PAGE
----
General education may soon see changes

Jaimie Luse

Washburn may be seeing a makeover in some of its main general education and core class requirements.

According to the recently-adopted general education proposal that came from the academic affairs committee and was approved by general faculty, a core course is defined as a course taken by all or, virtually all students that emphasizes a set of skills that exemplify a set of basic University values.  

“The academic affairs committee is reexamining general education goals and trying to figure out how to better meet the needs of students,” said Kathy Menzie, chair of the academic affairs committee.

Through meetings and surveys the committee is trying to decide what should be in the core.

In the past, core classes and general education classes needed to incorporate nine general education skills. However, those nine skills have been replaced by five learning outcomes.

The learning outcomes are communication, quantitative and scientific reasoning and literacy, information literacy and technology, critical and creative thinking and also global citizenship, ethics and diversity.

The general faculty determined that general education classes should incorporate at least one to two of the learning outcomes.

“We’ve done a number of meetings with faculty,” said Menzie.  “We’ve done several surveys, too, and what we have discovered is that people think that all of our general education classes should have the learning outcomes, we are pretty much agreed on that. And the core classes should also have learning outcomes.”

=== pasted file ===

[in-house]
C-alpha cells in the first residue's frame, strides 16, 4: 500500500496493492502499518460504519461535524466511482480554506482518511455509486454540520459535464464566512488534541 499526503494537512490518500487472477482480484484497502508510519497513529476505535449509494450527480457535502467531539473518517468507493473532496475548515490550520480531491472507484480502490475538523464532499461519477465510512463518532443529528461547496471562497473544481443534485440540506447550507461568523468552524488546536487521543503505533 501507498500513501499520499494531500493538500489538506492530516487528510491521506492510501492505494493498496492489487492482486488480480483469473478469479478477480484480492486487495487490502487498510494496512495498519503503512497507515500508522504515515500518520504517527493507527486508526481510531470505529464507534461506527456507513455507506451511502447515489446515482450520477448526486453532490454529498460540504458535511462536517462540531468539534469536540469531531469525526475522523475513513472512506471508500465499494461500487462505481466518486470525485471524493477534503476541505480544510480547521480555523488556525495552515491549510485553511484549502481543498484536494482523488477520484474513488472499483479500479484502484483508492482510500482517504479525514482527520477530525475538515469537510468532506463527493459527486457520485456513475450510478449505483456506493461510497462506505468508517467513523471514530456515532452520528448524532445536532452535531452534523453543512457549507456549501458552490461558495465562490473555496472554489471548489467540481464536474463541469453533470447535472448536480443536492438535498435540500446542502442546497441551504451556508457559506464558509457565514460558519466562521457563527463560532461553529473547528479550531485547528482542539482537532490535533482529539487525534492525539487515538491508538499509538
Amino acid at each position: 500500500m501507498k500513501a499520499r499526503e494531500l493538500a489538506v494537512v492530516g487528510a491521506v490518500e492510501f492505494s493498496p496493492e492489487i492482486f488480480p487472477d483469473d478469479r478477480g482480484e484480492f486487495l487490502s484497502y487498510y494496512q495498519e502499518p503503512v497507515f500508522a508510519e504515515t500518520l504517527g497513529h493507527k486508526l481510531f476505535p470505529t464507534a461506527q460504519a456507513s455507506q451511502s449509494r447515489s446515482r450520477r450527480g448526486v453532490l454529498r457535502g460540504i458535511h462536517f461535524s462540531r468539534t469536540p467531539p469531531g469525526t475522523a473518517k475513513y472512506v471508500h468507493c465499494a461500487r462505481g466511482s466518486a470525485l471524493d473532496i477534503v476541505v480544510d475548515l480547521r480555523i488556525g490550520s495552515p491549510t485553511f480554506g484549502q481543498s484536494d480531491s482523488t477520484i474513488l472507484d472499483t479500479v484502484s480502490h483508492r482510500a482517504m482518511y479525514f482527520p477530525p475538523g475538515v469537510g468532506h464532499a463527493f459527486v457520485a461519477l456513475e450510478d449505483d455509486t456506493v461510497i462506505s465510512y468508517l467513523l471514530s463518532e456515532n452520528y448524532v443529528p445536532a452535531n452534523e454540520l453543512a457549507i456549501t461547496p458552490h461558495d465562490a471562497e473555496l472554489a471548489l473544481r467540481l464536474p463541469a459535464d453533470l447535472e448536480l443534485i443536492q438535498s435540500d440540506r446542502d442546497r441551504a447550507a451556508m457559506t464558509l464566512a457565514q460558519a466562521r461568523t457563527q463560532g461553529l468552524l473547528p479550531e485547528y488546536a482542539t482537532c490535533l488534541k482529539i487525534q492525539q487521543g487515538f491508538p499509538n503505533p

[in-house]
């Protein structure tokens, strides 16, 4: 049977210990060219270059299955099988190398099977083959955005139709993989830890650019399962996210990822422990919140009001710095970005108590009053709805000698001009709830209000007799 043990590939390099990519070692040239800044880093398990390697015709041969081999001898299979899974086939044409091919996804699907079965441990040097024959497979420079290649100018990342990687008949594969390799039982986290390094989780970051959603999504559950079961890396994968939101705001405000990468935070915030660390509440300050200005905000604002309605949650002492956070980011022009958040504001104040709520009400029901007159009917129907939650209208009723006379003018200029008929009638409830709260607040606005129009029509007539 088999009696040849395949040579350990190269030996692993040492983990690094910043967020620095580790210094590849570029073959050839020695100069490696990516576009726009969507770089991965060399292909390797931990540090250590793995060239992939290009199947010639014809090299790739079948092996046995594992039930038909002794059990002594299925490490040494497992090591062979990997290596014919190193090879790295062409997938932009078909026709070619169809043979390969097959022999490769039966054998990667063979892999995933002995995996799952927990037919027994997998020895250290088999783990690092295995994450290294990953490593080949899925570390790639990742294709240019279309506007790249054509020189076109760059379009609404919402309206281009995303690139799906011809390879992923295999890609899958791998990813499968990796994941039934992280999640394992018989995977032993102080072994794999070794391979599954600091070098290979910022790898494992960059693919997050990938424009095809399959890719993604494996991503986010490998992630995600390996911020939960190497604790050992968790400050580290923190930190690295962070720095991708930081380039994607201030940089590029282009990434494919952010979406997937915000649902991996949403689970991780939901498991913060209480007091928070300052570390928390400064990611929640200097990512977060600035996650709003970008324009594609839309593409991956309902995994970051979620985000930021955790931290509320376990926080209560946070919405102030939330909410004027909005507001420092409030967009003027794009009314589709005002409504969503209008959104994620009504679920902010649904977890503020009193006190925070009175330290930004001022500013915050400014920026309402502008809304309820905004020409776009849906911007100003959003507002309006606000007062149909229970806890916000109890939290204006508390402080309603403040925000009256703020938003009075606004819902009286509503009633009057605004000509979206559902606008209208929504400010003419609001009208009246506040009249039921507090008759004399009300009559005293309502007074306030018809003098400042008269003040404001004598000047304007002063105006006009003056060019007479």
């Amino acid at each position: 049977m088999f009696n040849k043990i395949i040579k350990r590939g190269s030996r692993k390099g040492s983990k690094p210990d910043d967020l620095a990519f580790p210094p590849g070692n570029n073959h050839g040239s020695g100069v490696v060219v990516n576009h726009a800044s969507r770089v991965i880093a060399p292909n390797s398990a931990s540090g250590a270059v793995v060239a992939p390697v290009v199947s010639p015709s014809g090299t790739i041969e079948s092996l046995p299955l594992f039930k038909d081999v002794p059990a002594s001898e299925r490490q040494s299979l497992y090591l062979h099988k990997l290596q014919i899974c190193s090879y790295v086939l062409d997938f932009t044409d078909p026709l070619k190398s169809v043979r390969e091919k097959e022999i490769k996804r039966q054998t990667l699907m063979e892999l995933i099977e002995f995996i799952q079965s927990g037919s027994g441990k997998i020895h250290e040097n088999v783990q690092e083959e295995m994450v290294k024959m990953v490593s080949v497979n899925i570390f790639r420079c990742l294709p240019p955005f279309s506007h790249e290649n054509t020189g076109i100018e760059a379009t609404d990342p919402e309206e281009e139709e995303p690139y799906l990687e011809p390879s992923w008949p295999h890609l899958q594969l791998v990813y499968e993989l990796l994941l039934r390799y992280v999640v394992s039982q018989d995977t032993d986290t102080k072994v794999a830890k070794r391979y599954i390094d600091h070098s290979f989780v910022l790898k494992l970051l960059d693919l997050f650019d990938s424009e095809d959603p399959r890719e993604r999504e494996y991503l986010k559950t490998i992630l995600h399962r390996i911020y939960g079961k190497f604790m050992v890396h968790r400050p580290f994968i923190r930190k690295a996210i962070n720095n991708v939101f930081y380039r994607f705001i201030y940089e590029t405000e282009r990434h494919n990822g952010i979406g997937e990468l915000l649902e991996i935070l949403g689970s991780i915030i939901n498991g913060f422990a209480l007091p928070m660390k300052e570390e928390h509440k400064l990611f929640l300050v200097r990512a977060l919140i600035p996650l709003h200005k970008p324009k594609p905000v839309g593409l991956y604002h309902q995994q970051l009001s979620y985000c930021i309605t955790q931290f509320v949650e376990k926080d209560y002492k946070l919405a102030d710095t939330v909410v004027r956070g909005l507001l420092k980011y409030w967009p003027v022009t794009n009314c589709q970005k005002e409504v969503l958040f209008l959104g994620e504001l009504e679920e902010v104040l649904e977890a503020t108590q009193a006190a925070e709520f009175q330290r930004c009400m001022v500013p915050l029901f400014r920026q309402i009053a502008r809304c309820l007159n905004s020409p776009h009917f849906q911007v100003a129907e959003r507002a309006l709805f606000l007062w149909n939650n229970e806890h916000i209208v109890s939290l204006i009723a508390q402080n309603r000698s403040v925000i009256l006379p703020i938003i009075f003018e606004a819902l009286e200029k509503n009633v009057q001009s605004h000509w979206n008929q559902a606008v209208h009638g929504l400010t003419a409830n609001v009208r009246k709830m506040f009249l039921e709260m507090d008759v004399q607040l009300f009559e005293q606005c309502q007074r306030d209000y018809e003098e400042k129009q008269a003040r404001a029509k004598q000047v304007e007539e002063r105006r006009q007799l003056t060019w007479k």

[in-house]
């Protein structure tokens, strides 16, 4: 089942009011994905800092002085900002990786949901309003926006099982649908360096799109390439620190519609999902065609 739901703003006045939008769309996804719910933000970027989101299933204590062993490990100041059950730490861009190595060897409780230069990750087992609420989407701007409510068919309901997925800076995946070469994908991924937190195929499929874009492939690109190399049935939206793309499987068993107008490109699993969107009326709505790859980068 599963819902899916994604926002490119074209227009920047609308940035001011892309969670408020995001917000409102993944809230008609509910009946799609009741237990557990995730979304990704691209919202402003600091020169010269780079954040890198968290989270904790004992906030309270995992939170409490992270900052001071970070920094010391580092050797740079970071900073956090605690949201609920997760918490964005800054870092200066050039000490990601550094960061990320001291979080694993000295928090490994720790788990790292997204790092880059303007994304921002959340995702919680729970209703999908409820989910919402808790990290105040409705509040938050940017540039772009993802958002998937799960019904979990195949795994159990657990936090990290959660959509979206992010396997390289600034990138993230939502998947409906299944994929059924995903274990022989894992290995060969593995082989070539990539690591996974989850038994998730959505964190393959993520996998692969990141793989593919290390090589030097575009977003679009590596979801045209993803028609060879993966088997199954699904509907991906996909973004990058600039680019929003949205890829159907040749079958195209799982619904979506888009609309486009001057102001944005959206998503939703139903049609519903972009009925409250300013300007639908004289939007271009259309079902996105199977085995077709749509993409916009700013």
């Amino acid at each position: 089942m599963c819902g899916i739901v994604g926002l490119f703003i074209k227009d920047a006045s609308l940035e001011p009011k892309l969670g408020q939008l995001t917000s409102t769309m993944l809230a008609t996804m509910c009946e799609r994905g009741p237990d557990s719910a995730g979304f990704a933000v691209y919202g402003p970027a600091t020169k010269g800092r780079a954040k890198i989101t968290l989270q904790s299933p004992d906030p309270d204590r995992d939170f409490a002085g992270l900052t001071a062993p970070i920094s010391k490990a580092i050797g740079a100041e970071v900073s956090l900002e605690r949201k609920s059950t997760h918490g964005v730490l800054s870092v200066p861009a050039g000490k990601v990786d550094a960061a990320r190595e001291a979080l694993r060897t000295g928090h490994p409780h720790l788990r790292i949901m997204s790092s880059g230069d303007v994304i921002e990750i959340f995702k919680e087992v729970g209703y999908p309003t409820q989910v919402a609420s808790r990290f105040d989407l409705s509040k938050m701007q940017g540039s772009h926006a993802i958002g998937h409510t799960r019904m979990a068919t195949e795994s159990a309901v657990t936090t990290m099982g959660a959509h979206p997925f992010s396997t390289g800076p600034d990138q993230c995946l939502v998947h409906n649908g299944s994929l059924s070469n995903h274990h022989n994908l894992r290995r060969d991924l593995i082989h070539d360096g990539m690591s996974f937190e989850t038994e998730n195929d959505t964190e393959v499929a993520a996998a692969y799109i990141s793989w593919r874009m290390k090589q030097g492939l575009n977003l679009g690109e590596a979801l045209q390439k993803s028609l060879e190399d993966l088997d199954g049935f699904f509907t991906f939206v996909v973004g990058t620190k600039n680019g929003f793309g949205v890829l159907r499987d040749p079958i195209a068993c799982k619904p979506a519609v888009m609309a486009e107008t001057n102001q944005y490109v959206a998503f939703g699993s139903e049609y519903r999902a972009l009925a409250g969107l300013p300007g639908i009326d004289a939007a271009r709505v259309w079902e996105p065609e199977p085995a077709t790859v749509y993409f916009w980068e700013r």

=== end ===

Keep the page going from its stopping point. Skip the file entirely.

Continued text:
The primary issue that remains is which classes should be in the core. The faculty are not replacing the core, just reexamining it and trying to figure out what should be in it.

The current core classes are: freshman composition, advanced composition, lifetime wellness and either algebra or exploring mathematics.

The committee has not decided yet how many hours should be in the core.

“We are limited on hours because a number of the degrees already have quite a few hours and adding more hours to the core would make it very difficult for some degrees,” said Menzie.

The number of hours is only one of many factors that have to be considered. For some departments, not having enough faculty to teach classes that might become a part of the core is a concern.

There is also the issue of classroom space and whether there would be enough classrooms for every student on campus to take the class.

With the issue of how to implement the new guidelines for core classes still under consideration, the issue is still being assessed.

“We’re still discussing it and I anticipate that there will be a couple more discussions on the core,” said Menzie “The next step is sort of up to the academic affairs committee and we are meeting at the end of February so we will be looking then at what our next step is.”